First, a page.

7. After looking into the materials available and in particular the order under challenge, this Court is able to see that the matter has been elaborately discussed by the learned Single Judge. It should not be forgotten for a while that admittedly there was a MOU between the parties and the consideration was also fixed at Rs.35.40 crores and an advance amount has also been paid. It is a case where the appellant has not approached the civil Court for specific performance since there was a clause namely clause 17, stipulated in the MOU dated 22.4.2004, which specifically reads as follows:
"In the event of any dispute between the parties the same shall be referred to Arbitration and the provisions of the Arbitration and conciliation act 1996 shall apply in this regard. The Jurisdiction shall be Courts in Chennai only."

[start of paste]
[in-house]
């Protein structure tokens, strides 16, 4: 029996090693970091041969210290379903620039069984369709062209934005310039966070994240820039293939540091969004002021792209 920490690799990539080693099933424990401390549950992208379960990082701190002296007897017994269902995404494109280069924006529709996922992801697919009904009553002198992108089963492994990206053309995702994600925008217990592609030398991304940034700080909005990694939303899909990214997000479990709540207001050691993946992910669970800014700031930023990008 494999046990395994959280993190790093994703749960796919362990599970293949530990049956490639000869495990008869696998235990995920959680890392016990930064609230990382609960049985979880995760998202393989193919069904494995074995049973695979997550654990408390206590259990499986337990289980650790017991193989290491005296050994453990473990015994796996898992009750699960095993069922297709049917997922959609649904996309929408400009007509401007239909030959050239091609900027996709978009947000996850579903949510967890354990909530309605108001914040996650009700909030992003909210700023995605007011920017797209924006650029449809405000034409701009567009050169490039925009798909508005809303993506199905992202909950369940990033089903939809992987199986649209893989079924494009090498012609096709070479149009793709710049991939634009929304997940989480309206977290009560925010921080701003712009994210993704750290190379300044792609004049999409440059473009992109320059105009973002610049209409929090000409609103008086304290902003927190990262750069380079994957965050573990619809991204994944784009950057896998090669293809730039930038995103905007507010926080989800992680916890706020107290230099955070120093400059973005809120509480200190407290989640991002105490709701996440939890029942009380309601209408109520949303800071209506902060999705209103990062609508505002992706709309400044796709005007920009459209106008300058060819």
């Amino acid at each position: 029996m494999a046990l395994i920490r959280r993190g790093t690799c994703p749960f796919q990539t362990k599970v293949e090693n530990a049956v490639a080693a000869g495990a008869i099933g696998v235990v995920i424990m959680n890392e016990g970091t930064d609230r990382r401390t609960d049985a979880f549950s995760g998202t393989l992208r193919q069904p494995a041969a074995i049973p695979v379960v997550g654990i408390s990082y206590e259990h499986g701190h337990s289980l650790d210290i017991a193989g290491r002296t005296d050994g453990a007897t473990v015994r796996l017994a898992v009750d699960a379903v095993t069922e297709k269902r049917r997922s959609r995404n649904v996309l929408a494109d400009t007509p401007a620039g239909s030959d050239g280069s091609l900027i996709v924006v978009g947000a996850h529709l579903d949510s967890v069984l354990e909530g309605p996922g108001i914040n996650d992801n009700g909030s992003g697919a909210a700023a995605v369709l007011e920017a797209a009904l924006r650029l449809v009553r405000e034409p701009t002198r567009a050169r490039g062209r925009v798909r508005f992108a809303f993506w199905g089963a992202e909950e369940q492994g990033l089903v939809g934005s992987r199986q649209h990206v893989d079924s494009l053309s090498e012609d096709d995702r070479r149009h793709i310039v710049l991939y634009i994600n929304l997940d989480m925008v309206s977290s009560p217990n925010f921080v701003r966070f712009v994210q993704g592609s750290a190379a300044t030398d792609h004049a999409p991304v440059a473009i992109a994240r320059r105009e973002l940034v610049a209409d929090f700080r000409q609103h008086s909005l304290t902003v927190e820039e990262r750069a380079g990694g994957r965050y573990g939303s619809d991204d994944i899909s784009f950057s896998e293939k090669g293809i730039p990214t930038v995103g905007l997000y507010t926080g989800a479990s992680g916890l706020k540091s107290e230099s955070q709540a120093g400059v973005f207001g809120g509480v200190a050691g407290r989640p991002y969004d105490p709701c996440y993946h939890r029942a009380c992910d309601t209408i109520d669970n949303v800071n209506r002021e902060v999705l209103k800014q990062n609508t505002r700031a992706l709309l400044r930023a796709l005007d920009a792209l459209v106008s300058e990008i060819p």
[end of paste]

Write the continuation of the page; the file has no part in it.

8. Now, admittedly, the matter is referred to arbitration, and the arbitration proceedings are also pending. It remains to be stated that the arbitral proceedings almost reached the final stage. Once the appellant has asked for the relief of specific performance and the matter is also pending before the arbitrator, this Court is of the considered opinion that if the property in question namely the subject matter of the arbitration proceedings, is allowed to be dealt with by the respondents, it would naturally complicate the situation. The Court is always inclined to avoid multiplicity of proceedings. In order to avoid the avoidable litigation and also multiplicity of proceedings, the better approach could be to maintain status-quo, which has already been done by the First Bench of this Court in its earlier order. Whether the appellant is entitled for the relief of specific performance has got to be decided by the Arbitrator in the arbitral proceedings by a proper decision. Now, at this juncture, this Court is of the considered opinion that what has been elaborately discussed by the learned Single Judge is actually in respect of the factual position and the contentions put forth by the parties, which could be done by the arbitral tribunal where the proceedings are pending, and awaiting decision thereon, the Court is not expected to enter into the field.